Animal handling was carried out according to Brazilian federal legislation (Law 11794/2008), Brazilian Council for the Control of Animal Experimentation (CONCEA) rules, the State Code for the Protection of Animals, and local legislation regarding the care and use of animals in experimental research.

Experimental procedures

Twenty-four male Wistar rats (mean weight 300 g) were divided into four experimental groups: Control (CO), control treated with MLT (CO + MLT), bile duct ligation (BDL) and BDL treated with MLT (BDL + MLT). During the experiment, the animals were maintained in cages (47 cm × 34 cm × 18 cm) lined with wood shavings, under a 12 h light/dark cycle and controlled temperature (18-22 °C), with free access to food and water.

On the first day of the experiment, BDL surgery was performed, as well as simulated surgery in the CO and CO + MLT groups according to Kountouras et al (1984)[25]. On the 15th day of the experiment, the animals began receiving MLT in daily doses of 20 mg/kg of body weight. The treatment continued until the 28th day.

On the 29th day, the animals were weighed and anesthetized by intraperitoneal injection of a mixture of ketamine hydrochloride (95 mg/kg) and 2% xylazine hydrochloride (8 mg/kg). Blood was then collected from the retro-orbital plexus with a glass capillary tube and placed in a test tube with heparin to prevent coagulation.

After blood collection, the animals were sacrificed by anesthetic overdose (three times the therapeutic dose, according to the CONCEA guidelines. Upon confirmation of death, a ventral midline laparotomy was performed, after abdominal trichotomy and disinfection. The liver was removed, sectioned, and stored for subsequent analysis. One liver fragment was submerged in a 10% formaldehyde solution for 24 h for histological examination, one fragment was stored in a fixative containing glutaraldehyde for subsequent analysis by scanning electron microscopy, a third fragment was frozen at -80 °C for further analysis, and bone marrow samples were collected for the micronucleus test.

Histological analysis of hepatic tissue

After dissection, the liver was placed in 10% buffered formalin and later embedded in paraffin blocks. The paraffin blocks were then attached to a microtome (Leitz-1512 Microtome, Leitz, Wetzlar, Germany) for cutting. The slides were then stained with hematoxylin-eosin and washed in running water. In the dehydration phase, the structures went through a series of three baths: One in absolute alcohol and two in xylol. The cover slip was then fixed into place using Canada balsam or Entellan, which completed the preparation process. The slides were analyzed with a Nikon Labophot binocular microscope equipped with a digital camera. Using the Image-Plus software (Media Cybernetics, Bethesda, MD, United States), images were captured at different magnifications.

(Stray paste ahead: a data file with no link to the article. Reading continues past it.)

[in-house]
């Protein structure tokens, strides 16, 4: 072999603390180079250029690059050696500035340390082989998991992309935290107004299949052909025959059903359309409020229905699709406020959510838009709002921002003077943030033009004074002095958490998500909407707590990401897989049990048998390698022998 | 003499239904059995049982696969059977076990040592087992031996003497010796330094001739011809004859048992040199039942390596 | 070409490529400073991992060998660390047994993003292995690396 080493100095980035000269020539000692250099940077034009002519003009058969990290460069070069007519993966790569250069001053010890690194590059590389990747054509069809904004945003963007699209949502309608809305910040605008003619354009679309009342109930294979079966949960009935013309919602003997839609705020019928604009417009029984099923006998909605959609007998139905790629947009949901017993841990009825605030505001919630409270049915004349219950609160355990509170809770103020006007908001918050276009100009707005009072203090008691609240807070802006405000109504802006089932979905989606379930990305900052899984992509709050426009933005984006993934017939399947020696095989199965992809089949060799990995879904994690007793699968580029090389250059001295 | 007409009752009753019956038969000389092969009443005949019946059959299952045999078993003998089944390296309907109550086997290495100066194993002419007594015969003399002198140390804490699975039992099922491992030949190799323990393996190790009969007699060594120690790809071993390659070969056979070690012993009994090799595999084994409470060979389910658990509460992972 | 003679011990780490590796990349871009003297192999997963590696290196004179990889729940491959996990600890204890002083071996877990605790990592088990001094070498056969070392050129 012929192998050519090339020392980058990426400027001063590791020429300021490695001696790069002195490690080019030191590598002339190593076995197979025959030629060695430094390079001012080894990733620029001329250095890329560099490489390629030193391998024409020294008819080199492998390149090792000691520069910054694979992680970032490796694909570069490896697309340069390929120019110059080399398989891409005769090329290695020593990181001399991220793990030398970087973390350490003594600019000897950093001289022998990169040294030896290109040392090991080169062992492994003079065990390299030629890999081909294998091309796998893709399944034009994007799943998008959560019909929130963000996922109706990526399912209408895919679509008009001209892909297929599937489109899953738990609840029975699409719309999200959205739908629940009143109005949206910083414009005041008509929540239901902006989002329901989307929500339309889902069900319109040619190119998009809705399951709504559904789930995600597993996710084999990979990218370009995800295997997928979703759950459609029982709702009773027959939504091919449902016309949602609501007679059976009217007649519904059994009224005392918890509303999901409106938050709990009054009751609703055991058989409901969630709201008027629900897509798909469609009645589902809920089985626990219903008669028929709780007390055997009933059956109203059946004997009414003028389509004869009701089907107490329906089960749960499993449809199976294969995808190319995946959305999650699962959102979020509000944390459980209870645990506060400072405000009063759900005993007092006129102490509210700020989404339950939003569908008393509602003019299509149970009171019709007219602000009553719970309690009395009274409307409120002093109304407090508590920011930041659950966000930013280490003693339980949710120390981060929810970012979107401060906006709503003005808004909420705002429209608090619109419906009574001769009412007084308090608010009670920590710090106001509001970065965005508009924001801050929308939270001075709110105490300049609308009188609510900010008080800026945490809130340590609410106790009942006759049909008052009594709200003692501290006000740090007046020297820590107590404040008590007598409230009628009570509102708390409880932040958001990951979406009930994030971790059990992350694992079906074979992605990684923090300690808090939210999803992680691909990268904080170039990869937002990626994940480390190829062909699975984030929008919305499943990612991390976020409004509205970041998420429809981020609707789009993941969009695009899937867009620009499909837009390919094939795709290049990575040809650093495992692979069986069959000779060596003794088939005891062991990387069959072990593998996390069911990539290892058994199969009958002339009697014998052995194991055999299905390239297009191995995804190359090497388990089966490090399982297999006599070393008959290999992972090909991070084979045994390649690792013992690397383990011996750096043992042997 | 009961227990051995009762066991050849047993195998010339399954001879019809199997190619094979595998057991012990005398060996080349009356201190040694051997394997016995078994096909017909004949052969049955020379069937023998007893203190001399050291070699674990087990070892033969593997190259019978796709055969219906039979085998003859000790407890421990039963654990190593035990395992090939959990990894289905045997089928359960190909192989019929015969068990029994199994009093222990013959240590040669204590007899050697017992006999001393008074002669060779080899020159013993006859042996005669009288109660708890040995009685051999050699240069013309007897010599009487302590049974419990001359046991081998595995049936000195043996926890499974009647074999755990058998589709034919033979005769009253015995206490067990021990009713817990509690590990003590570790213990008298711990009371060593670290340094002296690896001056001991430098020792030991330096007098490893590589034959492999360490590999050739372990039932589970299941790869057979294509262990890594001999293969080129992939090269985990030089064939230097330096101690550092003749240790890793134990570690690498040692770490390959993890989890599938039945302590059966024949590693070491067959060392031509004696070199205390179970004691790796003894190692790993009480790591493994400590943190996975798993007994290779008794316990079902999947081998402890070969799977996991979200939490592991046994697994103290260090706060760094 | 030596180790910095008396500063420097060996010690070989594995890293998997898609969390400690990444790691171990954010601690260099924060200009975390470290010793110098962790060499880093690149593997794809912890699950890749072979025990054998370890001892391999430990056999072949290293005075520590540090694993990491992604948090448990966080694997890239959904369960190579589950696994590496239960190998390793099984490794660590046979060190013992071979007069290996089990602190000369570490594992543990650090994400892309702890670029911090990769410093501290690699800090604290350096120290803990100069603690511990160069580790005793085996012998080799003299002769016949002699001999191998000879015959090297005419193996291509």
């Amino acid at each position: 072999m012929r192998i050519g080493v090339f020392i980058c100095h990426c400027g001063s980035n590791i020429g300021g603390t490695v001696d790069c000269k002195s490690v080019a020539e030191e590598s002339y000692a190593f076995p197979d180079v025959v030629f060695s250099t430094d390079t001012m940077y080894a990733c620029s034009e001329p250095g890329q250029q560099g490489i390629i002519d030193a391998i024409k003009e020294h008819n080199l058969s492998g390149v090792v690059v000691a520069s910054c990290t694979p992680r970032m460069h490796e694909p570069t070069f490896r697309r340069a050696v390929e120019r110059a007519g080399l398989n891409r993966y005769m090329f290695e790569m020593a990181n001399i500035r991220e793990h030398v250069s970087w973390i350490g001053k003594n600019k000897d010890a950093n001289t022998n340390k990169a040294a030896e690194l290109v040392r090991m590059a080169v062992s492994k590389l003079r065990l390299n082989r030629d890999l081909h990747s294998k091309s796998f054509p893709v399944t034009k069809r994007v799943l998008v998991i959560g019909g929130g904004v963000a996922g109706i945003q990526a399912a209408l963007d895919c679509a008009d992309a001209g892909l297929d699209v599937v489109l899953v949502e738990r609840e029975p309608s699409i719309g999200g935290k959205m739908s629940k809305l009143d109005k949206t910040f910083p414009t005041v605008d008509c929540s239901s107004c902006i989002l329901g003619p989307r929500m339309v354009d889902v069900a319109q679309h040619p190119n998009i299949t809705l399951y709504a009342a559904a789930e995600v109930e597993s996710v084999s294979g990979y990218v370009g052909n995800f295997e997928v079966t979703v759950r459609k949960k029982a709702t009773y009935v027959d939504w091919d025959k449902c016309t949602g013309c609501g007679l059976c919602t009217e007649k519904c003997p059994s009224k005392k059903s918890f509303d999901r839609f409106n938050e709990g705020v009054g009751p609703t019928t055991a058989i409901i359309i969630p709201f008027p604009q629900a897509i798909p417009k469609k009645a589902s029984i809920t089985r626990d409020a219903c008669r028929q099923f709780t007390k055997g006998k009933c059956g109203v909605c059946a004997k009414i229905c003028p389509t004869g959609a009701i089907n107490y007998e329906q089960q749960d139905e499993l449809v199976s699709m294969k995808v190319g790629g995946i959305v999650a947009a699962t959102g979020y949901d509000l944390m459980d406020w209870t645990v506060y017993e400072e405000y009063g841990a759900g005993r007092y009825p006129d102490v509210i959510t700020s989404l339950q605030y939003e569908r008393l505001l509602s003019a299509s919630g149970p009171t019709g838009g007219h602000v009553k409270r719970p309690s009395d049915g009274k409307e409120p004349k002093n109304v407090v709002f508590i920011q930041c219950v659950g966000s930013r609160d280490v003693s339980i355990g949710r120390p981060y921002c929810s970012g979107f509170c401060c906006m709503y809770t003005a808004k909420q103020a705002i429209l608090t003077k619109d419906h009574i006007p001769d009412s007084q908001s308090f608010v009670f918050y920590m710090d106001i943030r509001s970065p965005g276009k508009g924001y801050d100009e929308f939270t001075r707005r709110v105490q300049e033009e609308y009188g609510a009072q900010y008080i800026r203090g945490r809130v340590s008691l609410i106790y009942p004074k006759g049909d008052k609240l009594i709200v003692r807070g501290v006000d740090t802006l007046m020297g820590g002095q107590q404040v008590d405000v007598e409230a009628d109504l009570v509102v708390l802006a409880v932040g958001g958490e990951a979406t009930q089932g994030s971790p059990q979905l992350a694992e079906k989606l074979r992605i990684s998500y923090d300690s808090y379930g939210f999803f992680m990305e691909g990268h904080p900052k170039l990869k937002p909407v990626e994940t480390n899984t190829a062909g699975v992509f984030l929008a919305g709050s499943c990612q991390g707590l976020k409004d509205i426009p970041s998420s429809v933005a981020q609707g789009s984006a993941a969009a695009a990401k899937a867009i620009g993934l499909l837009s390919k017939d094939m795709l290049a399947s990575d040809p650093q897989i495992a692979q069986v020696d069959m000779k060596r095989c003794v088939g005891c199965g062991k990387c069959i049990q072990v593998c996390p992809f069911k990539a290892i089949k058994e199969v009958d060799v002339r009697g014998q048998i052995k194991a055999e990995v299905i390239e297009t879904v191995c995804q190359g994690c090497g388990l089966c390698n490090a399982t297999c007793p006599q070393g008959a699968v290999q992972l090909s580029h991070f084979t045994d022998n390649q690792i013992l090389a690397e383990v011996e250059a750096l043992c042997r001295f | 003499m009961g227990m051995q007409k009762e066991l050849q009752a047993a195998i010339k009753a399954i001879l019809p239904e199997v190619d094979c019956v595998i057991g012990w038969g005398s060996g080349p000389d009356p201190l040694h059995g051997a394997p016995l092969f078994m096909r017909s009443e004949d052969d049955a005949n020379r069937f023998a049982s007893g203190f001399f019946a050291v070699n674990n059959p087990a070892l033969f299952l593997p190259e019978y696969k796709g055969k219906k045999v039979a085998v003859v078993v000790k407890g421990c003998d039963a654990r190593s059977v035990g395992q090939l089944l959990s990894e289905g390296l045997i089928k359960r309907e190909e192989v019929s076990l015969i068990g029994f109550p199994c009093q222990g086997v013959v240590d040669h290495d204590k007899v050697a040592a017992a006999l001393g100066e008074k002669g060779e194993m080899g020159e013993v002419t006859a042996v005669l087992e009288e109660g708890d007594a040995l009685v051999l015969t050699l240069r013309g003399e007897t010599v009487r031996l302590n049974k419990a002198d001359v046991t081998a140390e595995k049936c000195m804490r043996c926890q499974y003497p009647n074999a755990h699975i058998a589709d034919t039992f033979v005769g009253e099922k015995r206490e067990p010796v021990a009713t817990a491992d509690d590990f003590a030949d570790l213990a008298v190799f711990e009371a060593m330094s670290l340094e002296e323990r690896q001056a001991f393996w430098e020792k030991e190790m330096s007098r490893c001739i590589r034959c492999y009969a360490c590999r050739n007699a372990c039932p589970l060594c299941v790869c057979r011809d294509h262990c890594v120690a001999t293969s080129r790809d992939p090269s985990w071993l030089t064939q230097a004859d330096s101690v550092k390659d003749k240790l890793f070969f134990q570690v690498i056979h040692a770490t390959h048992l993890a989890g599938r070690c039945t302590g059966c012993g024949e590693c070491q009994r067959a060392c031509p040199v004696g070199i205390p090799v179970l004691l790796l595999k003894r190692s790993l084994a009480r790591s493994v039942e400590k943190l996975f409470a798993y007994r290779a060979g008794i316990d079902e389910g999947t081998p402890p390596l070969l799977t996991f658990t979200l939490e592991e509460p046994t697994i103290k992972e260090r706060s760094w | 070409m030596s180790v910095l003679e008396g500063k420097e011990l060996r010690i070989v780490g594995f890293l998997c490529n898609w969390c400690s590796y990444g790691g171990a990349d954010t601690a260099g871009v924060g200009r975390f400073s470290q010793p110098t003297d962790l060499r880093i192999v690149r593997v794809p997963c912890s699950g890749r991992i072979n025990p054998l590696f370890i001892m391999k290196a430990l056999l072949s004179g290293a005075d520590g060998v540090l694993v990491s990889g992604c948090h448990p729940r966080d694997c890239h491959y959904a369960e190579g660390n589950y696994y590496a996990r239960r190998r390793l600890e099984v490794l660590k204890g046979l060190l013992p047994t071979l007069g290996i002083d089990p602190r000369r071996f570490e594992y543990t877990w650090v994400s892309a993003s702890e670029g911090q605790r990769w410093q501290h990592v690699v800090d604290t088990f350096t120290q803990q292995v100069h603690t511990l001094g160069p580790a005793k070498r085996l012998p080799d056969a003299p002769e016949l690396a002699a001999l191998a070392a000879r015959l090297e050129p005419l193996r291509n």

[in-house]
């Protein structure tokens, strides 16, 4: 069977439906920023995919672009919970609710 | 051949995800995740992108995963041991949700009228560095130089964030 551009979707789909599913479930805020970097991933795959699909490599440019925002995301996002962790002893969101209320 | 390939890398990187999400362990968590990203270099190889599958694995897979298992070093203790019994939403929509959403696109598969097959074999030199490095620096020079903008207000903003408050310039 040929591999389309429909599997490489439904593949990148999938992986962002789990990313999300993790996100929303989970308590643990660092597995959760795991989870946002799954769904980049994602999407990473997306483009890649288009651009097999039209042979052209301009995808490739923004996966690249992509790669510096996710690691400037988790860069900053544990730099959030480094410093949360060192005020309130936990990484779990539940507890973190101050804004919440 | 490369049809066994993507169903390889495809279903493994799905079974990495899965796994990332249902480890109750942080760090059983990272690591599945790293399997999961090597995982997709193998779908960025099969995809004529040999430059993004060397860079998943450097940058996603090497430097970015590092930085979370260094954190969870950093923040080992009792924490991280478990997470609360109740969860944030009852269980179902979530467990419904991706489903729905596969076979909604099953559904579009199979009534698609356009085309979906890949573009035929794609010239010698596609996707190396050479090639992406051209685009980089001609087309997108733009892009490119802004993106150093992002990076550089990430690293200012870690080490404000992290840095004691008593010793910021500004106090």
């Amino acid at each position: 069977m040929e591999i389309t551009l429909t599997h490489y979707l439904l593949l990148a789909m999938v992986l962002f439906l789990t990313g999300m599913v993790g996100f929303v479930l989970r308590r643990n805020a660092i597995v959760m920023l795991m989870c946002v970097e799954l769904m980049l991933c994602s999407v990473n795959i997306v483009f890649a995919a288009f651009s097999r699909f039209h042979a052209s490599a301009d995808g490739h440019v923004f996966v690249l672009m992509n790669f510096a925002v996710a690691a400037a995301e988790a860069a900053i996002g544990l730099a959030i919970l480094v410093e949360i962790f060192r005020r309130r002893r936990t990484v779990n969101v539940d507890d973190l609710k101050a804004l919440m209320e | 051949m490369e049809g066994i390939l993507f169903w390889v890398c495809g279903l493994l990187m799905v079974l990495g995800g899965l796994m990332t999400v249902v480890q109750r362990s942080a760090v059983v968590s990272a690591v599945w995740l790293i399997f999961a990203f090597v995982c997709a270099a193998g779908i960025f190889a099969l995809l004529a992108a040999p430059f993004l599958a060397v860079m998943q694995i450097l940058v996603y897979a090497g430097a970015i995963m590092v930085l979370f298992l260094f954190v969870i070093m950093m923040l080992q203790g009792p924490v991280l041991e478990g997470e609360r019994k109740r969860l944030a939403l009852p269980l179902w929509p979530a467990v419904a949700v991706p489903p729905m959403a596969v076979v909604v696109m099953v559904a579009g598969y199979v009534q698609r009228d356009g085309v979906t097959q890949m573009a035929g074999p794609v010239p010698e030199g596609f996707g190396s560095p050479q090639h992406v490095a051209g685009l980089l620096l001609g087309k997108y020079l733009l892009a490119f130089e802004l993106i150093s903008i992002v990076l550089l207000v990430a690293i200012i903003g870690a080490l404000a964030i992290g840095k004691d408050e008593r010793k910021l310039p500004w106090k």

Microscopy evaluation

Tissue samples were fixed in 10% formalin and embedded in paraffin. The paraffin blocks were then attached to a microtome (Leitz® 1512) and cut in 3 μm sections. The slides were stained in hematoxylin-eosin for 5 min each and then washed in running water. In the dehydration phase, the structures went through a series of three baths: One in absolute alcohol and 2 in xylol. The cover slip was fixed into place using Canada Balsam. The slides were analyzed with a microscope equipped with a digital camera. Using Image-Plus software, images were captured at 200× magnification.

Preparation of homogenates

Nine ml of phosphate buffer were added per gram of tissue, which was then homogenized in an Ultra-Turrax homogenizer (IKA-Werk, Staufen, Germany) for approximately 40 s and kept on ice, followed by centrifugation in a SORVALL RC-5B refrigerated Superspeed Centrifuge (Du Pont Instruments, Miami, FL, United States) for 10 min at 4000 rpm[26]. The precipitate was discarded and the supernatant was used to quantify the proteins.

Microscopic analysis of liver tissue

Liver samples were collected for scanning electron microscopy. After collection, the samples were immersed in a fixative solution containing glutaraldehyde. The samples were then washed, dehydrated, desiccated and metallized, followed by analysis in an electron microscope (Jeol JSM-T330, Tokyo, Japan) at 5000× magnification.

Analysis of biochemical and spectrophotometric parameters

Liver integrity was assessed by measuring liver enzymes AST, alanine aminotransferase, and alkaline phosphatase in plasma with a Liquiform Labtest® kit (a kinetic spectrophotometric assay).

The protein content in liver homogenate was determined using the Bradford method[27]. LPO was investigated with a thiobarbituric acid reactive substances (TBARS) assay, with the concentration expressed in nmol/mg of protein[28]. SOD activity was measured in a plate reader, evaluating its ability to inhibit the superoxide radical from reacting with adrenaline. The results were expressed in SOD units per milligram of protein[29]. The production of nitric oxide metabolites [nitrites (NO2)/nitrates(NO3)] was measured indirectly with the Griess reaction. This assay is based on the enzymatic reduction of NO3 to NO2 in the presence of nitrate reductase and NQO1, with subsequent colorimetric determination of NO2 using the Griess reagent (a mixture of sulfanilamide and NO2-specific N-[1-Naphthyl]ethylenediamine). The results were expressed in mmol/L[30].

DNA damage analysis